A chip shot in golf can be performed with any of a number of clubs, including a seven iron, an eight iron, a nine iron, a pitching wedge or a sand wedge. Find out how a chipping swing is a lot like a putting swing with help from a Class A member of the PGA of America in this free video on chip shots in golf.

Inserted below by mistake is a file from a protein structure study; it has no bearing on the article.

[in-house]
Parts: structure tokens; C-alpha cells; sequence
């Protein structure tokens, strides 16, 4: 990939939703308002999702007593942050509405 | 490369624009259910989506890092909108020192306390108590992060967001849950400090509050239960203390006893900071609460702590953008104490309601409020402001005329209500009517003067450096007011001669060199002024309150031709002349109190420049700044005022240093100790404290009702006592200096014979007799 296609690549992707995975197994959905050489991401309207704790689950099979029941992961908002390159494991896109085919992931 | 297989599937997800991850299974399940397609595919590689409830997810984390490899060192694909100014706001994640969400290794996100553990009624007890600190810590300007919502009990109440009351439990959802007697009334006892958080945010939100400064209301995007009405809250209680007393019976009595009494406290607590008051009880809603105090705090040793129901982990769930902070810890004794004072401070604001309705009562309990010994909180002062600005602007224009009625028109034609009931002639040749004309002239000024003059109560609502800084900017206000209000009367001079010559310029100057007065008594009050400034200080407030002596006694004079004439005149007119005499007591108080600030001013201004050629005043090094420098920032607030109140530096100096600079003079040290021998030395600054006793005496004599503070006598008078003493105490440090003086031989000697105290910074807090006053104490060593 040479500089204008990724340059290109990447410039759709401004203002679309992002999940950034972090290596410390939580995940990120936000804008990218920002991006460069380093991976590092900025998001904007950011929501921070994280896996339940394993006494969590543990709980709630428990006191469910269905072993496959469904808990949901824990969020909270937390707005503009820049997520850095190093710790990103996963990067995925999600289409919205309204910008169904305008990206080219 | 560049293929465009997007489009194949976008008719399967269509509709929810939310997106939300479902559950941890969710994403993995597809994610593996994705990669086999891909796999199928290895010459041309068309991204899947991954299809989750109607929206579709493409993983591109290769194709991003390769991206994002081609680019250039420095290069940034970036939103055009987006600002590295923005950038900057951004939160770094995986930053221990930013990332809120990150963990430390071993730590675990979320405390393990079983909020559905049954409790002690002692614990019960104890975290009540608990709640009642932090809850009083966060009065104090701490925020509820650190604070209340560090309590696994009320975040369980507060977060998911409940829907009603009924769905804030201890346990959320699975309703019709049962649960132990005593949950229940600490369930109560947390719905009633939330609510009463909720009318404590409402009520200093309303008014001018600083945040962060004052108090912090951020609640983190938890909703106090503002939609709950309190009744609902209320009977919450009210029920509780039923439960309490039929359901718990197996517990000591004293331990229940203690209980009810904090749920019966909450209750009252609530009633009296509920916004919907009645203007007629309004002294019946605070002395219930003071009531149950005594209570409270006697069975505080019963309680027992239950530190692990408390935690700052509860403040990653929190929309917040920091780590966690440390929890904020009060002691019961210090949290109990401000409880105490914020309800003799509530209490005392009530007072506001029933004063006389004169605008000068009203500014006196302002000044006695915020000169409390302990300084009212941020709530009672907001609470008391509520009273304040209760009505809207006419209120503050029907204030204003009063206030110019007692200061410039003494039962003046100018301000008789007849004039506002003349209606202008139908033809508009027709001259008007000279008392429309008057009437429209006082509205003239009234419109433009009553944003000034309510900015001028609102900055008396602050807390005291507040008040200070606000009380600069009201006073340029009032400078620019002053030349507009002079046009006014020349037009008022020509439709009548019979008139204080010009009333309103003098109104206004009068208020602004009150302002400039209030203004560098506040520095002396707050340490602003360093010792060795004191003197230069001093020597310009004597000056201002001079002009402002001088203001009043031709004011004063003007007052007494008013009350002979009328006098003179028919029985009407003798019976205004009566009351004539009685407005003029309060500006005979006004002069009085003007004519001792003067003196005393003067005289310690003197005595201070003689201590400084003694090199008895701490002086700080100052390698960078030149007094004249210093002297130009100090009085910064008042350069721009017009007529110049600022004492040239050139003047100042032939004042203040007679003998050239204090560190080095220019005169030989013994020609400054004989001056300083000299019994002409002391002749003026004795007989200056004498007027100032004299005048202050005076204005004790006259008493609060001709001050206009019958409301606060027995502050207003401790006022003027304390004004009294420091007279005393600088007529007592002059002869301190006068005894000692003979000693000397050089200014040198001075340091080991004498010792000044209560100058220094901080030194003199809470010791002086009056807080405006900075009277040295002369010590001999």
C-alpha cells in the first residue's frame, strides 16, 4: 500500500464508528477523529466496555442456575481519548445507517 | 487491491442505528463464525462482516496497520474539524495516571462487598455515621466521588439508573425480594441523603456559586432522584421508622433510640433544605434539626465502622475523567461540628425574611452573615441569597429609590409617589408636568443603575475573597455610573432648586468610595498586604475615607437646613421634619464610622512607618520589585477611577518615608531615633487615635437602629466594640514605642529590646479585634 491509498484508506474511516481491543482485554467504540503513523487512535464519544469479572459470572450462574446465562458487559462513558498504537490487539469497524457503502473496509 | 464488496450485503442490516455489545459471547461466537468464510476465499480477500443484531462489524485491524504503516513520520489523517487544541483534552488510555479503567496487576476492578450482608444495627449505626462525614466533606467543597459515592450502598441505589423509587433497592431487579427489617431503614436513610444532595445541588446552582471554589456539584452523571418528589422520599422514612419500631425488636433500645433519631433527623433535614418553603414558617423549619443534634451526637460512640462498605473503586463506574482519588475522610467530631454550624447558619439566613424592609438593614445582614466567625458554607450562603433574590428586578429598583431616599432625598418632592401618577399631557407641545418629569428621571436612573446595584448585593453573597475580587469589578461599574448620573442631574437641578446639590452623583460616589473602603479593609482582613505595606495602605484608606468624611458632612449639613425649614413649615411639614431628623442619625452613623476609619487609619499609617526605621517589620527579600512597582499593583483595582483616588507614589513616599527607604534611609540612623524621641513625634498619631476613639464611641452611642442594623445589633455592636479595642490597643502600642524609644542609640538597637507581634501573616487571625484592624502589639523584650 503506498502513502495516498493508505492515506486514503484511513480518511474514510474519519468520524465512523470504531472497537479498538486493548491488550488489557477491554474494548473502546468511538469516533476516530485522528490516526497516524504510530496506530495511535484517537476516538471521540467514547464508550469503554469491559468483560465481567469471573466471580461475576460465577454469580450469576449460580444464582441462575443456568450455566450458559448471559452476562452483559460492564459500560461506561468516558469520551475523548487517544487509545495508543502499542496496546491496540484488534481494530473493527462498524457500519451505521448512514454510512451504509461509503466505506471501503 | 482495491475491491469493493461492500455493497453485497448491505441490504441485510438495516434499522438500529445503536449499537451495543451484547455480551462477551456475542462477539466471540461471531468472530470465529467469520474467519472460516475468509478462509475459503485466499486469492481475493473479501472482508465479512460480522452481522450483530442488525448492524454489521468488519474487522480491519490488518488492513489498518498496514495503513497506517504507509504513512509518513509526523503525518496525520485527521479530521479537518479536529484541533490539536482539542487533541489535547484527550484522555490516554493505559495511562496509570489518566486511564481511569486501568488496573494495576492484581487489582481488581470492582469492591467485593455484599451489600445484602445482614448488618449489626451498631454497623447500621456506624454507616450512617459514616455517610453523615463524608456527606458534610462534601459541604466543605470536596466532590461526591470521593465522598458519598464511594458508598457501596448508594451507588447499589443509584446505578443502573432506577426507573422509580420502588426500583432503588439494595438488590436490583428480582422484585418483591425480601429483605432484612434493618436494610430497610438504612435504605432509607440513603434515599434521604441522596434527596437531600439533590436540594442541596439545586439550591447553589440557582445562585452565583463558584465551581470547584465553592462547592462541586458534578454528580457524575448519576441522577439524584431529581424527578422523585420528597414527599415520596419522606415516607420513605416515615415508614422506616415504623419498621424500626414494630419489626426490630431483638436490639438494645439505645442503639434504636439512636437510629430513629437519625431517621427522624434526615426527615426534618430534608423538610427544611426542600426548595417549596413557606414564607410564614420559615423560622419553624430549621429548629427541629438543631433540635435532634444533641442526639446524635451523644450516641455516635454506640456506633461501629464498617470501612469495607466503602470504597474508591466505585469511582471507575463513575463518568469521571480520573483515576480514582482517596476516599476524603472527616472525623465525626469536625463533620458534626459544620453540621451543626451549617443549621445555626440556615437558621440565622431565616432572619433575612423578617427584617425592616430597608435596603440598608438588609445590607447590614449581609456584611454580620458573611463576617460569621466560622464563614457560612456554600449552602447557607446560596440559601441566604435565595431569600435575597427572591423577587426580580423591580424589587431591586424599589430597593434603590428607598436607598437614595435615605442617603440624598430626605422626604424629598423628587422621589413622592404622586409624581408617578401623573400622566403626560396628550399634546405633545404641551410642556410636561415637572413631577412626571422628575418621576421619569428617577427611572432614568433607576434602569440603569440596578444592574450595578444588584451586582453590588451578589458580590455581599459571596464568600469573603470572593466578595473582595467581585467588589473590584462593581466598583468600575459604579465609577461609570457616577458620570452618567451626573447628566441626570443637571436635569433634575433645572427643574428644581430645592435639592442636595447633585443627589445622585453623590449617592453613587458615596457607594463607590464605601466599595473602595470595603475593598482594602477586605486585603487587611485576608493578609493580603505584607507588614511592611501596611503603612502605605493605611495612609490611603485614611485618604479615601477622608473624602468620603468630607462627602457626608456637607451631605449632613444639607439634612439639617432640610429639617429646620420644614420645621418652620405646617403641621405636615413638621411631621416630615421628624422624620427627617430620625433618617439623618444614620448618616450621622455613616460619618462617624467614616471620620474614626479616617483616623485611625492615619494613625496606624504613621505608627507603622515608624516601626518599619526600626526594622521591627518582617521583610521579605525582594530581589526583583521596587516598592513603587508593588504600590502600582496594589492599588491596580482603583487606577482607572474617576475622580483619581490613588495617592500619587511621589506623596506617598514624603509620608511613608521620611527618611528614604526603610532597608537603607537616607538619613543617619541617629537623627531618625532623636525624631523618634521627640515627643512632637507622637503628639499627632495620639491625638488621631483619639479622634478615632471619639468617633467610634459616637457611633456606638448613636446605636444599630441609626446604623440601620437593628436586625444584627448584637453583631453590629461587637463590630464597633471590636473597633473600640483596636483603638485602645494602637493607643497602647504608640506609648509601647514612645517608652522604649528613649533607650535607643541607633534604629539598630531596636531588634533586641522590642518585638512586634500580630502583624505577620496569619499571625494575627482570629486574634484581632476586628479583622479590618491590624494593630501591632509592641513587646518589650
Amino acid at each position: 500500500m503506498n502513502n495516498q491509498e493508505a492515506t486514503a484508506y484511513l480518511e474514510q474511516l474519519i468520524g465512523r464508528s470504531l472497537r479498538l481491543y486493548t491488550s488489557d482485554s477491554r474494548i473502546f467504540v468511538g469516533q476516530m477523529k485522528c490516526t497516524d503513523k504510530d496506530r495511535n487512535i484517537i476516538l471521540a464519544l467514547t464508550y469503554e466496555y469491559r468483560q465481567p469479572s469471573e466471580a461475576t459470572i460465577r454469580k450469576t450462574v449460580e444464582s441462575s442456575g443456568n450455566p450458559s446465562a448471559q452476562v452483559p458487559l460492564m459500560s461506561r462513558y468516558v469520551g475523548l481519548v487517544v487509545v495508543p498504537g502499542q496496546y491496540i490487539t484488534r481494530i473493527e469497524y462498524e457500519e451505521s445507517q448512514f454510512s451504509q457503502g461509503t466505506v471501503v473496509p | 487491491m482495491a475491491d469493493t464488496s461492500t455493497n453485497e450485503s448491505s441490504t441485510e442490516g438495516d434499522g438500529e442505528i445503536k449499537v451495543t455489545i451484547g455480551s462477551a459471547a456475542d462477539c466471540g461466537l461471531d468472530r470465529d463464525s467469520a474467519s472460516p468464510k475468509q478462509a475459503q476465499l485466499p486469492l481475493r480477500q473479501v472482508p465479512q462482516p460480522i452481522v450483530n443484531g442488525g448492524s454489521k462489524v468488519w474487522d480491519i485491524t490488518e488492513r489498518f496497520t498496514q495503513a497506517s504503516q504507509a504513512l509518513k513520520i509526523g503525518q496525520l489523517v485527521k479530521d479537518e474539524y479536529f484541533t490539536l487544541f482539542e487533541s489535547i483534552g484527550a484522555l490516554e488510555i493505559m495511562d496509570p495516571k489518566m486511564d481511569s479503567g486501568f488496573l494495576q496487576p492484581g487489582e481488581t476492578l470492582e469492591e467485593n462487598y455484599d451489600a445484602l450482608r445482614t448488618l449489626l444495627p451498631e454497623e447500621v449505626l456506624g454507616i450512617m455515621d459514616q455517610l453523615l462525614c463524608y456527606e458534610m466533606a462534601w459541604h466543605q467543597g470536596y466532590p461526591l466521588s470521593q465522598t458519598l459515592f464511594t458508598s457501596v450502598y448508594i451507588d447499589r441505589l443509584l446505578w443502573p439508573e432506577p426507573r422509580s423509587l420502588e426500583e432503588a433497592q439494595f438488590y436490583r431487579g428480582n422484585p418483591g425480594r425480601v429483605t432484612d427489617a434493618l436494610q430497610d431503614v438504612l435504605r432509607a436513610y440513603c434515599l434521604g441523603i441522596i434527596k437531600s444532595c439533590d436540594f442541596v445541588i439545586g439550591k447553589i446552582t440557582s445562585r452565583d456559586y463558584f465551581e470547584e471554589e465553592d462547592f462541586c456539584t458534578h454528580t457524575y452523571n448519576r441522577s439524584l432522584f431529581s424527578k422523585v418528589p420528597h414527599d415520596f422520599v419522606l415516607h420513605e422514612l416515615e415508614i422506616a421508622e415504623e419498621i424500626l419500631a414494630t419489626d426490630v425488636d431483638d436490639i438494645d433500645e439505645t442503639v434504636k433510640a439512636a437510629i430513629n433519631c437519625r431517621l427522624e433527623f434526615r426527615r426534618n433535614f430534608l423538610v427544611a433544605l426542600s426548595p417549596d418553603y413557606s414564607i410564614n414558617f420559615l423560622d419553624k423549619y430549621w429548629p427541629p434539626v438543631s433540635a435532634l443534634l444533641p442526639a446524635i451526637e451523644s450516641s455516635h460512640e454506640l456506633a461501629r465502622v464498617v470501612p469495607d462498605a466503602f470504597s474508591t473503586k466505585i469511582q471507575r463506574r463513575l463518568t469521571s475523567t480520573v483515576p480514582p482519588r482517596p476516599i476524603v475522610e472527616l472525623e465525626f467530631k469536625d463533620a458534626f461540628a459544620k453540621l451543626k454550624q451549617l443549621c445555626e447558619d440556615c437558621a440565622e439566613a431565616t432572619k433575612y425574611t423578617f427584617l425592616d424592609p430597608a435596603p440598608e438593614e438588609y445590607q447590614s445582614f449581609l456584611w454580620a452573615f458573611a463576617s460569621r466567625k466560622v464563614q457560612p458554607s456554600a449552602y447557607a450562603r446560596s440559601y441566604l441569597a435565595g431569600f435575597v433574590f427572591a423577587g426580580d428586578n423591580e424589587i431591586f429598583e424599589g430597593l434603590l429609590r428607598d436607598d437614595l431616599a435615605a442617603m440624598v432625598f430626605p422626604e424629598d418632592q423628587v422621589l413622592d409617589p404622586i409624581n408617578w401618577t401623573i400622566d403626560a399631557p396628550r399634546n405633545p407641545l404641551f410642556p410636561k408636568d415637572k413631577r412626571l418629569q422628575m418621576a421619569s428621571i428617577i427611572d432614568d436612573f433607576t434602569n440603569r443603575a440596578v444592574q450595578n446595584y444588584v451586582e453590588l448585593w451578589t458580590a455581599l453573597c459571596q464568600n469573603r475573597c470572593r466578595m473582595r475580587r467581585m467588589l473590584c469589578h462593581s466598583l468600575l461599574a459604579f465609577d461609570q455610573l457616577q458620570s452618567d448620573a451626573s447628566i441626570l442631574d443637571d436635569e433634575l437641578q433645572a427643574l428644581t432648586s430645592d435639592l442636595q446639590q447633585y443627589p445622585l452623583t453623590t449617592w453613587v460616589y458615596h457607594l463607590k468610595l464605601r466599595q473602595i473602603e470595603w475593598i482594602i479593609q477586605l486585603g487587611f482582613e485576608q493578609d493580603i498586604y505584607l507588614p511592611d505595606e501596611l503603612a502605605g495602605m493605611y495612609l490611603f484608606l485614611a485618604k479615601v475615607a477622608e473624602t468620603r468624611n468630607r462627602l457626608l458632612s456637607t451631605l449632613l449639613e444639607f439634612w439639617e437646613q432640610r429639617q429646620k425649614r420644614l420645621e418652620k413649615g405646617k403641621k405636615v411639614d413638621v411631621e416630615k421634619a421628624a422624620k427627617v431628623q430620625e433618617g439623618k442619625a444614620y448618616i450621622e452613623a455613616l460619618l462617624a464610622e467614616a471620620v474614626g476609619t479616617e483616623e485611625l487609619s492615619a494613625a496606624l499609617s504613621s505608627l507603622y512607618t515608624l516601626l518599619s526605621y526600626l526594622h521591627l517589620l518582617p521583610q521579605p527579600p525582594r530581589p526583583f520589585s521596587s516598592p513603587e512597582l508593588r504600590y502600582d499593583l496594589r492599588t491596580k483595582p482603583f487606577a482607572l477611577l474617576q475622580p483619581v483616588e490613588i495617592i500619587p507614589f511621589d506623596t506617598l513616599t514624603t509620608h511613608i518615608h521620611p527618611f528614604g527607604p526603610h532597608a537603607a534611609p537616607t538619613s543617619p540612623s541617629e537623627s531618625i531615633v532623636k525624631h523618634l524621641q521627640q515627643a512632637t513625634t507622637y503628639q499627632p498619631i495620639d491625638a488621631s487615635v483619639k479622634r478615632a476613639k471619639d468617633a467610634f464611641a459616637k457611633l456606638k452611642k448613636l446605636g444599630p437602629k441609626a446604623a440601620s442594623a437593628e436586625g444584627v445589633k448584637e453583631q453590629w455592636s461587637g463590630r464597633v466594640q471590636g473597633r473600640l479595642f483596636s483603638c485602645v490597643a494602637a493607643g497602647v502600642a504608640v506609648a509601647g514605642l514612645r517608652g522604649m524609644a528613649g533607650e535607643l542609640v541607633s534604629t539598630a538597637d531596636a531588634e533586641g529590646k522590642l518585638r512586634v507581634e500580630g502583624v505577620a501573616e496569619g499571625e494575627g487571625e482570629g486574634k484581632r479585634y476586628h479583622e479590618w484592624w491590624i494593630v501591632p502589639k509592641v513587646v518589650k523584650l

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Hi, this is Kevin Battersby with battersbygolf.com, in Coconut Creek, Florida. In this clip, I'm going to show you how to do a chip shot. I have in my hands a pitching wedge. When you're chipping you could chip with any number of clubs; seven iron, eight iron, nine, pitching sand, depending on where the pin is from your shot, but we're going to go with the pitching wedge first. The grip could either be one of two grips. I actually employ my normal full swing grip with my chip which is my overlap bargain grip, so to speak. A lot of players, though, will use their putting grip, even tour players, because the chipping swing is actually a putting swing. I think more and more players are using their regular grip now, but I'd say fifty-fifty on the tour, you'll see players using their full swing chip to grip and then others using their putting grip, whatever that might be. And again, the reason being is that the chipping swing is a putting idea. In other words, there's no wrist action. You'll notice, when I do the chip shot I'll put the ball off my right foot for a right-handed golfer. I'm going to lean left with my weight and lift my heel up slightly, and then I'm going to use my putting swing. And what this does is give me a very good strike, and you notice there's not a lot of movement out of the grip end of the club. One of the features you can do to help you learn your chip shots is to put a tee in the butt of the club. Let that tee point at your sternum when you're chipping and as I chip that won't leave that area. If you notice the tee moving either way towards my forearms then I've used my wrist action. I'm not using, really, a chipping method, which is a one letter swing similar to my putt. And that's why you could use your putting swing or your regular full swing grip. But one of the keys is to keep the ball more to the right in your stance to get a nice club ball crisp contact when you're hitting your chip shots. When hitting your chip shots you might choose several clubs. I have a pitch wedge in my hand here, and what you want to try to do is have some graduation in your distances for your shots. Let's just say from zero to ten feet from the fringe you'd be using your sand wedge; ten to twenty feet you'd use your pitching wedge, and so on down. Twenty to thirty feet you might use your nine iron. Thirty to forty feet you might use your eight iron, and so on. You don't necessarily have to use exactly the graduations I gave you there but try to have a system where you're using more than one club, because you need different trajectories for the ball to get on the green and to get close enough to make your putt. This is Kevin Battersby, showing you how to chip.